Last edited: Jan 6, 2010
  14. bonkabonk

    bonkabonk Member

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    Just because he outstubborned you, doesn't mean you were wrong. And just cos he overwhelmed you with details, which may or may not have been relevant to your discussion, doesn't mean you were wrong either ...

     
  15. bonkabonk

    bonkabonk Member

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    AFAIK, we're having a civilized difference of opinion on some technical issues, in which one takes a standpoint and defends that, hopefully with convincing and relevant arguments.

    I'm sorry you feel otherwise, especially since you're a moderator with unlimited powers.

    PS. As you can see, I've asked several times for credible links where we can verify what someone is saying, especially if a lot of knowledge is implied. How is that 'noise'?
     
    Last edited: Jan 6, 2010
  16. cyprusrom

    cyprusrom Active member

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    No, it doesn't...however, I was wrong because my logic was flawed.
    According to your reasoning, lets say Memorex discs are changed this year, the entire plant/stamps/production process is remodeled to make the discs work with all the burners(hypothetically speaking,since is impossible, is like making a 5mm nut fit on a 6,7,8,9...mm bolt).
    What happens next year, when new drives, with new firmware and new capabilities come out, you tear down the factory and start from scratch?

    The discs are not modifiable. The firmware is the adjustable part, flexible, upgradeable.
     
    Last edited: Jan 6, 2010
  17. bonkabonk

    bonkabonk Member

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    Perhaps I wasn't clear. Of course, already produced discs aren't adaptable. But nowhere do I say that they should change already produced discs, but since they have a consistent bad track record, they must have decided to ALSO NOT change the way they make discs, but to continue to make crappy (CMC?) discs, without any product warning. This is what I blame them for, and this might be something that YOU have missed, in my posts. Or?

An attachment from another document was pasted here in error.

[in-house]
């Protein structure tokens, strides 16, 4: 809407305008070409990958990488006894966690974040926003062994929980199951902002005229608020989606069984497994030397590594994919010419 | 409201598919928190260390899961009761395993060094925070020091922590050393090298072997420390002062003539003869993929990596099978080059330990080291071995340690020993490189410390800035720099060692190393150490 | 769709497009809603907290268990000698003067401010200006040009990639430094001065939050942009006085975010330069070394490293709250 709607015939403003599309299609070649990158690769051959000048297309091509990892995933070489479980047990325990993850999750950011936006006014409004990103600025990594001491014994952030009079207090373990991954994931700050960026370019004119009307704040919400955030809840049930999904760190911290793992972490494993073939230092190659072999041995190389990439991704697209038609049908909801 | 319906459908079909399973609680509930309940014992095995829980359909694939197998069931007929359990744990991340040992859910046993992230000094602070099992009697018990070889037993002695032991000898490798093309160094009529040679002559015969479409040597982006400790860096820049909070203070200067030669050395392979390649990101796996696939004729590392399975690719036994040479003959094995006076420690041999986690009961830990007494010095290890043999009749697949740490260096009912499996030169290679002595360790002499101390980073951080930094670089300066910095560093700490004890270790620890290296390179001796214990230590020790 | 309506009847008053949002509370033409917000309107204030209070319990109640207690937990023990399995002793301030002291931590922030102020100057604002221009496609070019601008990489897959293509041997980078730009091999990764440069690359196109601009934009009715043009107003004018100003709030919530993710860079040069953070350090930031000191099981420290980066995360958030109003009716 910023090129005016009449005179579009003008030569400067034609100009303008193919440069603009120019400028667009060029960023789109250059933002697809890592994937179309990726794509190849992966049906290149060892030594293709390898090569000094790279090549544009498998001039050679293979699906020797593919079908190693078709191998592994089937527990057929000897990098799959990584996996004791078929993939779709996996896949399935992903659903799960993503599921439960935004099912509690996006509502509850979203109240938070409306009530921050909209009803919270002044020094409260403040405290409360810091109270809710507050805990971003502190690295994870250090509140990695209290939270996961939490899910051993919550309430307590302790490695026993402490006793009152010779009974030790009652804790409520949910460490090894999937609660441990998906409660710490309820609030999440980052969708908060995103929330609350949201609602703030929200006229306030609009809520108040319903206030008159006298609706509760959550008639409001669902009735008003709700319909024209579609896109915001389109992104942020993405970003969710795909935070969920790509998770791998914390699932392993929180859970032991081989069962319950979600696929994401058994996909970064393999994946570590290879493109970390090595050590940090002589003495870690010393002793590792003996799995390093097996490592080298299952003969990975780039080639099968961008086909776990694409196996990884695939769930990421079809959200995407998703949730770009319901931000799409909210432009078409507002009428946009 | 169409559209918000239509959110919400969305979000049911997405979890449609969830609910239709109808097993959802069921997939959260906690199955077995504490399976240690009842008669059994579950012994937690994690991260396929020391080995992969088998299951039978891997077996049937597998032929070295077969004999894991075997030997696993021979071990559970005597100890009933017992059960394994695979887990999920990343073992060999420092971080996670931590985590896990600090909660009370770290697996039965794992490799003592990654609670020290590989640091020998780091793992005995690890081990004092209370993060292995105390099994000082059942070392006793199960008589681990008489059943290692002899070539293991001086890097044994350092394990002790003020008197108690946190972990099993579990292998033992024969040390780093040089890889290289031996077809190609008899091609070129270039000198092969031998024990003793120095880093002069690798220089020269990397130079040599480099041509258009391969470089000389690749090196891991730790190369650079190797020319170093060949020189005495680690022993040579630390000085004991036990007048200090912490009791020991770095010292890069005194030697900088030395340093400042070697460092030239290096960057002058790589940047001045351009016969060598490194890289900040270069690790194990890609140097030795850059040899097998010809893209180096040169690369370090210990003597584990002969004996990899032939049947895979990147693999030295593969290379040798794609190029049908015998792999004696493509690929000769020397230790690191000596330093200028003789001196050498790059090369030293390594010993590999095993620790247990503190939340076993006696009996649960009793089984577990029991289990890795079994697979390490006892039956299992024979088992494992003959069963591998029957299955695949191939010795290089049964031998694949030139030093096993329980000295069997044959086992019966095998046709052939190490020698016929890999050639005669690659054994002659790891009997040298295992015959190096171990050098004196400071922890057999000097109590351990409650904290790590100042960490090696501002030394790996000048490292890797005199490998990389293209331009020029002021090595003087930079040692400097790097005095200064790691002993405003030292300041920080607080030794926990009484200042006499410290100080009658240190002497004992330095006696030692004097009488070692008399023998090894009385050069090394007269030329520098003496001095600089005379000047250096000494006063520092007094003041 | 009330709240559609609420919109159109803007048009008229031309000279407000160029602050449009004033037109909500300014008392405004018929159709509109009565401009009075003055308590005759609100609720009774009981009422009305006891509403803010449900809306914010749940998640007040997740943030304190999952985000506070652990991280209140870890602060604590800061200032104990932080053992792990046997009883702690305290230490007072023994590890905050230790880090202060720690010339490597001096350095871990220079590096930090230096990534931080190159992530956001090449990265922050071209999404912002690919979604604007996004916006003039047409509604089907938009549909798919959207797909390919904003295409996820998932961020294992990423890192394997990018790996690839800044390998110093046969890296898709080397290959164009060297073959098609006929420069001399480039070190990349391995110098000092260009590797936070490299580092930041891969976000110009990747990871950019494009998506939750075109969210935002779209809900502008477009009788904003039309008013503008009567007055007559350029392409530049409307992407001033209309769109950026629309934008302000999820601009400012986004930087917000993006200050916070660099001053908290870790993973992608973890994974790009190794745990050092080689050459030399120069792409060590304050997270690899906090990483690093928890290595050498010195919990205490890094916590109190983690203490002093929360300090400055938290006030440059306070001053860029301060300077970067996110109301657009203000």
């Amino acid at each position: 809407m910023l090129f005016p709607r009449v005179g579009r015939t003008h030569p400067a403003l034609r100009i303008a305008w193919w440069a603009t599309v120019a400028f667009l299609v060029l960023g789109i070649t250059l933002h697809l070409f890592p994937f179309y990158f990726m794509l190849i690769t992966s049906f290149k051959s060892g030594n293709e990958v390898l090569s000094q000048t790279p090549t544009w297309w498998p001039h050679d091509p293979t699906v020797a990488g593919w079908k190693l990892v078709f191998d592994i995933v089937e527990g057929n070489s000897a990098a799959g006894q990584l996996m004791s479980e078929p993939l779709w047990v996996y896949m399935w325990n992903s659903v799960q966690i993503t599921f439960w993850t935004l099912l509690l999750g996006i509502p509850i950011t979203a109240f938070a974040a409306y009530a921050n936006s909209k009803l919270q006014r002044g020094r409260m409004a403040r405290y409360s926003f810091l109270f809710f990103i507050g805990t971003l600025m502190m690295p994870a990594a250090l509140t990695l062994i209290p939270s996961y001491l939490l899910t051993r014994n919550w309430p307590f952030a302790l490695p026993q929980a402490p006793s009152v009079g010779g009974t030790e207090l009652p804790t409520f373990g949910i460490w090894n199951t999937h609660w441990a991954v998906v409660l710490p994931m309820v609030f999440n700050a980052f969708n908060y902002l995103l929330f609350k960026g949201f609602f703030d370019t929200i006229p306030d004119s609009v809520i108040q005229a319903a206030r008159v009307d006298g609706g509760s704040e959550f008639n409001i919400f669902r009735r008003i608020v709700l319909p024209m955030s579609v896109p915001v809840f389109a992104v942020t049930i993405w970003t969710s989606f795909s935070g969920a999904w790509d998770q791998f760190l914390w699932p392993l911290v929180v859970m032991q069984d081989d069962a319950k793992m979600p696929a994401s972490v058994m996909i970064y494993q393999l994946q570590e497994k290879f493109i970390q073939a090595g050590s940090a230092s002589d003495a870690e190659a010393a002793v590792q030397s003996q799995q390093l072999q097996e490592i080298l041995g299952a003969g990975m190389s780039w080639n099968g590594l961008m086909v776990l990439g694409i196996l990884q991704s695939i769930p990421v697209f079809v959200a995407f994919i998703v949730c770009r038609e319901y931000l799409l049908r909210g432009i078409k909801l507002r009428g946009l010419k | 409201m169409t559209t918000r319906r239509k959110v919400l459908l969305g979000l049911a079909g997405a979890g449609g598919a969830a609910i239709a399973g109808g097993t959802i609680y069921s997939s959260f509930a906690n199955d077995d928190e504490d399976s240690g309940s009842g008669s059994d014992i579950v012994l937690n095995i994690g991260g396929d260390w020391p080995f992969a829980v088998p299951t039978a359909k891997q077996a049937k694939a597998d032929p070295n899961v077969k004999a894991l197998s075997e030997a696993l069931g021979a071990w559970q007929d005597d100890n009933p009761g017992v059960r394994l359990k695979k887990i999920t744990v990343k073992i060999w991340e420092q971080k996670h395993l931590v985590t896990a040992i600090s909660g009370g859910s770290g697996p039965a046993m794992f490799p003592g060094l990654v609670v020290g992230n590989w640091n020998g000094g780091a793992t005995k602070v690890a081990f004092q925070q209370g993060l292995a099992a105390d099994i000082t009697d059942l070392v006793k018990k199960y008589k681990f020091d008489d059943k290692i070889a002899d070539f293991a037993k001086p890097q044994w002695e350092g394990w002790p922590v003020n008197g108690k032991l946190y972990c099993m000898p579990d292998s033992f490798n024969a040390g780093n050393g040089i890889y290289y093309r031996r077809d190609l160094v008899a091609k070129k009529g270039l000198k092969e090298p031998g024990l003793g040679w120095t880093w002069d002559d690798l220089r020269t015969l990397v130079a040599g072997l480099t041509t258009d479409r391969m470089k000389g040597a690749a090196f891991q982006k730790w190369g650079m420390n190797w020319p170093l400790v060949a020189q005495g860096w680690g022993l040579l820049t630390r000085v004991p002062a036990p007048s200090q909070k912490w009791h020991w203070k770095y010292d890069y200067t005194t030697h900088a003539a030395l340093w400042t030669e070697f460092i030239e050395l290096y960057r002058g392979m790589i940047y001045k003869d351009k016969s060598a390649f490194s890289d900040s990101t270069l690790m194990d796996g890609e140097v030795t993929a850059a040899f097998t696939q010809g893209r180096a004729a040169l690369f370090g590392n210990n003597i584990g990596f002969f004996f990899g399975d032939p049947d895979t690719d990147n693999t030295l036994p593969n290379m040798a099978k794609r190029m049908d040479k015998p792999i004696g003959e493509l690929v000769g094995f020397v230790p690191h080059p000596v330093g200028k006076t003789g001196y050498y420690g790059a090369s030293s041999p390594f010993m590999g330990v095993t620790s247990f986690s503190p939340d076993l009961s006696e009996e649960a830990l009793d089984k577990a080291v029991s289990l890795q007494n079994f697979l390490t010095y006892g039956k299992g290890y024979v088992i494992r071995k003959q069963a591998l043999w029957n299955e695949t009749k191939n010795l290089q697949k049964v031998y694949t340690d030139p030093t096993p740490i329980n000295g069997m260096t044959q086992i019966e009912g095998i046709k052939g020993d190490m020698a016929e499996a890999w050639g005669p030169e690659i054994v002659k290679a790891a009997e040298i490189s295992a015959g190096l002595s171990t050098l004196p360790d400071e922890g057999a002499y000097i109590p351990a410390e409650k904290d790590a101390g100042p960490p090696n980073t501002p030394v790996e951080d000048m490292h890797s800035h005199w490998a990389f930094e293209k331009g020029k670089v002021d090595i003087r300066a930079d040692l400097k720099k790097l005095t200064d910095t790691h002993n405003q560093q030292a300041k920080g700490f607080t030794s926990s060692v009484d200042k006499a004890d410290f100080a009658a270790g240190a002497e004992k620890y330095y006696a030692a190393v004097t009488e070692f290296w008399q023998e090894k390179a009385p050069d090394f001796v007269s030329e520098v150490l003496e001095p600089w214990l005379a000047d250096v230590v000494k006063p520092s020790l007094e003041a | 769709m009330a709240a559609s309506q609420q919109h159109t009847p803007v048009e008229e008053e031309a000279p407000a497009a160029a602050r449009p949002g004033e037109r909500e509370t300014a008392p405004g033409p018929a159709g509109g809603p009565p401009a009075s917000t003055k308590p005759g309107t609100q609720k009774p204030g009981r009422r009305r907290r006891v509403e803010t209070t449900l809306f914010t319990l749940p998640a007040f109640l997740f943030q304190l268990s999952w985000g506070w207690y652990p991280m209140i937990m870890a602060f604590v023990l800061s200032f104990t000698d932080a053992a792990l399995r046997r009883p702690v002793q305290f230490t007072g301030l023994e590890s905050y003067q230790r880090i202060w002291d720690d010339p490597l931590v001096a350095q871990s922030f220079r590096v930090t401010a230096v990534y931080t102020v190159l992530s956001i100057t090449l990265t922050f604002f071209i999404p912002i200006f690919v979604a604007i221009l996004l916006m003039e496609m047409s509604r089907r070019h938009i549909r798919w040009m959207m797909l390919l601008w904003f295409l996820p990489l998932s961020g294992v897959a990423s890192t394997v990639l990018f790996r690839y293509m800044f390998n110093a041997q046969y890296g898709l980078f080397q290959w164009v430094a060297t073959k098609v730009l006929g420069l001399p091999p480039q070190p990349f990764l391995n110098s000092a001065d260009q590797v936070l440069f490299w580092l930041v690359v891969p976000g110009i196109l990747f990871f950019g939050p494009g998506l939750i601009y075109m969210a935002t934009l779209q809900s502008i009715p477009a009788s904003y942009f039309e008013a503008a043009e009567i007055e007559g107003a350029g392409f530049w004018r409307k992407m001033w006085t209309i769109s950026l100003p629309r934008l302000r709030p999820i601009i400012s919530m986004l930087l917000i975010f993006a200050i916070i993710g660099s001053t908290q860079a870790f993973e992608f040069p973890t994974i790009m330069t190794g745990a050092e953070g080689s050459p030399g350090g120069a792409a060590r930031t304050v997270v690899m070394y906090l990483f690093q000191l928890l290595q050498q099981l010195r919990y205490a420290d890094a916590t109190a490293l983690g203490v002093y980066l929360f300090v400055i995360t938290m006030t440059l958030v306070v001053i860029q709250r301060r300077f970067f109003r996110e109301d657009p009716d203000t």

18. bonkabonk

    bonkabonk Member

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    (We've must have posted at the same time.)
    Perhaps they should do how all the other producers do it?

    No one here has offered me a reason why memorex should be so special that they should try to make less crappier discs. Not that anyone should, don't feel obliged, but im curious.

    Again, why should others waste money, time and resources on something which is not their doing? I'm baffled.
     
  19. cyprusrom

    cyprusrom Active member

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    No, you were very clear...just wrong. You keep failing to see the relationship between discs and burner/firmware.
    When you plug a new piece of hardware in you machine and it doesn't work, who's fault is it? The hardware manufacturer, or the people that write the software, the drivers for your hardware? What do you do, you make a new video card work with every computer on the market, or you just make the card and then update the supporting software/driver(which in our case is the burner's firmware).

     
  20. cyprusrom

    cyprusrom Active member

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    Another point that you missed, or didn't take seriously...Taiwan vs. Japan manufacturers.
    Why would a Japanese drive manufacturer(like most on the market) have a higher support for a Taiwanese disc manufacturer instead of one of their own?
    Politics, business, not giving a flying fudsicle about the consumer.
    I that the consumer's fault? No.